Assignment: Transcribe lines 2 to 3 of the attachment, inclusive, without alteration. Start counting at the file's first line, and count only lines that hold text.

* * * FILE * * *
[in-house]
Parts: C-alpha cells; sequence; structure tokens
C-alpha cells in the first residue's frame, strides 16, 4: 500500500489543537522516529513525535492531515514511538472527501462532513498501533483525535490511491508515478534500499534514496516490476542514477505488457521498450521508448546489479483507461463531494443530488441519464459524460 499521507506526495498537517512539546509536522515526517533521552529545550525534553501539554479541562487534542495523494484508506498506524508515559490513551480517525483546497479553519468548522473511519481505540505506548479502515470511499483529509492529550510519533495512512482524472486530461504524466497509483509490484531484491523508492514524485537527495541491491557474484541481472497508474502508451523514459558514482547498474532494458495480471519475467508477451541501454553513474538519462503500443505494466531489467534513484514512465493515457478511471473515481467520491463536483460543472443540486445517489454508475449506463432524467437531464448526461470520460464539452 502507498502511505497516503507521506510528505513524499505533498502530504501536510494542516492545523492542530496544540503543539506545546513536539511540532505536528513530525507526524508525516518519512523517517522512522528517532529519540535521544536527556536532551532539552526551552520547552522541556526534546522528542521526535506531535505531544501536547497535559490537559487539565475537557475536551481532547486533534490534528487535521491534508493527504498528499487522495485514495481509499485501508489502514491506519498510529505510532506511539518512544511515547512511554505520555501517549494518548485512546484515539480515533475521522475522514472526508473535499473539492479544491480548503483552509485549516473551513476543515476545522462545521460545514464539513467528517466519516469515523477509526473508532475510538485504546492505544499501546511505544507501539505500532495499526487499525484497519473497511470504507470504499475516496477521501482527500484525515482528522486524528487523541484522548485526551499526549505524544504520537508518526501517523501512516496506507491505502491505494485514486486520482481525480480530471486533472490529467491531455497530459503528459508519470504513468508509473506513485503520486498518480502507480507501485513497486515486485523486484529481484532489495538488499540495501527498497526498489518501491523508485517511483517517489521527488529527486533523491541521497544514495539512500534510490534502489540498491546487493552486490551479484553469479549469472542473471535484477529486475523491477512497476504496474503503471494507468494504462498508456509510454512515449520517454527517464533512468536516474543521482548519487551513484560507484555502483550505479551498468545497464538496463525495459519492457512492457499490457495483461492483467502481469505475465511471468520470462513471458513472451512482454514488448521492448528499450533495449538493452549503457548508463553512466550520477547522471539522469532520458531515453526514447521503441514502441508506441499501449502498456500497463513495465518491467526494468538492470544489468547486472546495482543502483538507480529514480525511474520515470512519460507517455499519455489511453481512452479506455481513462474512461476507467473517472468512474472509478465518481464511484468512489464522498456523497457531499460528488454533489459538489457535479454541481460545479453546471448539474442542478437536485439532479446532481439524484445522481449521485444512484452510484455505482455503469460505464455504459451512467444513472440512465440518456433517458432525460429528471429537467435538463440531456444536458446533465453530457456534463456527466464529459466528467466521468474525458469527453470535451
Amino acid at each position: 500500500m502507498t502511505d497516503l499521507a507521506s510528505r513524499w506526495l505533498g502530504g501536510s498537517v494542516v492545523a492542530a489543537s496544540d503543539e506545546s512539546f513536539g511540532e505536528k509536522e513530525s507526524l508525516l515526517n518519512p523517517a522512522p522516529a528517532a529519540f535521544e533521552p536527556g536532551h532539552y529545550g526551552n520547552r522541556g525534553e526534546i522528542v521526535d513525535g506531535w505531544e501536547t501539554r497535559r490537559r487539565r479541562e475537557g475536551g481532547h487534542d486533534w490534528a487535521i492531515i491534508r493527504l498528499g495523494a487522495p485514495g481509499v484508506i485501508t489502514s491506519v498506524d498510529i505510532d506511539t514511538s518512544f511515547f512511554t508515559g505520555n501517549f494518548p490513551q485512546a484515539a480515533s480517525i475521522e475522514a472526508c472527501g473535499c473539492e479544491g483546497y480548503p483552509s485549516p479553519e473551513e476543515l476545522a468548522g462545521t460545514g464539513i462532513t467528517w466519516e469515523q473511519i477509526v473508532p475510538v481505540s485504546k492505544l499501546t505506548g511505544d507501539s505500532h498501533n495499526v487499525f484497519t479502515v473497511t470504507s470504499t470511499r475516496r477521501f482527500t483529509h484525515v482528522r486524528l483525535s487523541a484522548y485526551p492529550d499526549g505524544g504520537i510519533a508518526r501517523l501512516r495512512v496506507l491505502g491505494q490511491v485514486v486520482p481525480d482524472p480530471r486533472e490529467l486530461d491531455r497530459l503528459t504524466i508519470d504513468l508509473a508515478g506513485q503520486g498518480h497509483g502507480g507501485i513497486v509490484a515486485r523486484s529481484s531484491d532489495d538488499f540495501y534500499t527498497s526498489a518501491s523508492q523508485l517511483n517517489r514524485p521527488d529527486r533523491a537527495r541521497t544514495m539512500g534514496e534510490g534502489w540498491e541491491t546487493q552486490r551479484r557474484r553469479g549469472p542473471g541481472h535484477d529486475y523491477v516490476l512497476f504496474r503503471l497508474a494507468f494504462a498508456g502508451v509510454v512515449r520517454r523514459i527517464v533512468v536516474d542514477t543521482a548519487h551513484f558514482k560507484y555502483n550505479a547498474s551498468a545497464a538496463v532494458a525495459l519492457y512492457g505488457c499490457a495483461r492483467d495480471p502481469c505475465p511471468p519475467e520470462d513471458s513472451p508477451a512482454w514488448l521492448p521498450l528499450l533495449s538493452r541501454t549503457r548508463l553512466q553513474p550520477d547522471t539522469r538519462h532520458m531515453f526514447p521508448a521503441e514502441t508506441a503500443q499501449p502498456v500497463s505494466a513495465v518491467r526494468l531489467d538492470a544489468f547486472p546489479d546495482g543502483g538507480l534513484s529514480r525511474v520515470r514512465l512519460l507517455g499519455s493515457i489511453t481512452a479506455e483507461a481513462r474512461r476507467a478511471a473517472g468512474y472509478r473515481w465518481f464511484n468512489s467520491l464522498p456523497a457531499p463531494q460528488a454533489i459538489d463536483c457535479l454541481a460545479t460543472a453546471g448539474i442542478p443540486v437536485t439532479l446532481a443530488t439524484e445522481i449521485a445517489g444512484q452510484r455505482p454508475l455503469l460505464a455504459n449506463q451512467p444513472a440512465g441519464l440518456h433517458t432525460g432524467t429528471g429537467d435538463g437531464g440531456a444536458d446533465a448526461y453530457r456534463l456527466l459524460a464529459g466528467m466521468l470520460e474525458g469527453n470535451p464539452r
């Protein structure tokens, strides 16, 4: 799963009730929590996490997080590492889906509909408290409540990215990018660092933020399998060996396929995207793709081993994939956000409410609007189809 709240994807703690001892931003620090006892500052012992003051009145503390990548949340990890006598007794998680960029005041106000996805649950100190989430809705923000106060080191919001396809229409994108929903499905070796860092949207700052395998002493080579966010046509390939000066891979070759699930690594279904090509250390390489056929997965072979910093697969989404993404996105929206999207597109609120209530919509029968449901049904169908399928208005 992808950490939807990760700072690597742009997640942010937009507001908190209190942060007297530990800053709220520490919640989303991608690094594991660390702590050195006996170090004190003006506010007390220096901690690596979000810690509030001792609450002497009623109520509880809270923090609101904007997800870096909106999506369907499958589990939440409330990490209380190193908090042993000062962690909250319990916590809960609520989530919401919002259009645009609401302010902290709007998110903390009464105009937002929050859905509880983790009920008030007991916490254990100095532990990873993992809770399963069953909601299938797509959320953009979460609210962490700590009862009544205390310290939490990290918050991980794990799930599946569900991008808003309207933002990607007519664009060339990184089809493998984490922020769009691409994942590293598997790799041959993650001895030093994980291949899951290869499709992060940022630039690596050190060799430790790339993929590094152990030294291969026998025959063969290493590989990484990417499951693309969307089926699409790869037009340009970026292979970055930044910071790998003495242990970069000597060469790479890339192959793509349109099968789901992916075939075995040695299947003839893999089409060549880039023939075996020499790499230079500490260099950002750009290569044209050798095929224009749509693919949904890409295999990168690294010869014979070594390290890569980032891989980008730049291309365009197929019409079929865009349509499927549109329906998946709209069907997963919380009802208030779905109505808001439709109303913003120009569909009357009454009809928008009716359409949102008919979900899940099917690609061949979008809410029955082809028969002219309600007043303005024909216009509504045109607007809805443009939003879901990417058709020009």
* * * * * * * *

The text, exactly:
Parts: C-alpha cells; sequence; structure tokens
C-alpha cells in the first residue's frame, strides 16, 4: 500500500489543537522516529513525535492531515514511538472527501462532513498501533483525535490511491508515478534500499534514496516490476542514477505488457521498450521508448546489479483507461463531494443530488441519464459524460 499521507506526495498537517512539546509536522515526517533521552529545550525534553501539554479541562487534542495523494484508506498506524508515559490513551480517525483546497479553519468548522473511519481505540505506548479502515470511499483529509492529550510519533495512512482524472486530461504524466497509483509490484531484491523508492514524485537527495541491491557474484541481472497508474502508451523514459558514482547498474532494458495480471519475467508477451541501454553513474538519462503500443505494466531489467534513484514512465493515457478511471473515481467520491463536483460543472443540486445517489454508475449506463432524467437531464448526461470520460464539452 502507498502511505497516503507521506510528505513524499505533498502530504501536510494542516492545523492542530496544540503543539506545546513536539511540532505536528513530525507526524508525516518519512523517517522512522528517532529519540535521544536527556536532551532539552526551552520547552522541556526534546522528542521526535506531535505531544501536547497535559490537559487539565475537557475536551481532547486533534490534528487535521491534508493527504498528499487522495485514495481509499485501508489502514491506519498510529505510532506511539518512544511515547512511554505520555501517549494518548485512546484515539480515533475521522475522514472526508473535499473539492479544491480548503483552509485549516473551513476543515476545522462545521460545514464539513467528517466519516469515523477509526473508532475510538485504546492505544499501546511505544507501539505500532495499526487499525484497519473497511470504507470504499475516496477521501482527500484525515482528522486524528487523541484522548485526551499526549505524544504520537508518526501517523501512516496506507491505502491505494485514486486520482481525480480530471486533472490529467491531455497530459503528459508519470504513468508509473506513485503520486498518480502507480507501485513497486515486485523486484529481484532489495538488499540495501527498497526498489518501491523508485517511483517517489521527488529527486533523491541521497544514495539512500534510490534502489540498491546487493552486490551479484553469479549469472542473471535484477529486475523491477512497476504496474503503471494507468494504462498508456509510454512515449520517454527517464533512468536516474543521482548519487551513484560507484555502483550505479551498468545497464538496463525495459519492457512492457499490457495483461492483467502481469505475465511471468520470462513471458513472451512482454514488448521492448528499450533495449538493452549503457548508463553512466550520477547522471539522469532520458531515453526514447521503441514502441508506441499501449502498456500497463513495465518491467526494468538492470544489468547486472546495482543502483538507480529514480525511474520515470512519460507517455499519455489511453481512452479506455481513462474512461476507467473517472468512474472509478465518481464511484468512489464522498456523497457531499460528488454533489459538489457535479454541481460545479453546471448539474442542478437536485439532479446532481439524484445522481449521485444512484452510484455505482455503469460505464455504459451512467444513472440512465440518456433517458432525460429528471429537467435538463440531456444536458446533465453530457456534463456527466464529459466528467466521468474525458469527453470535451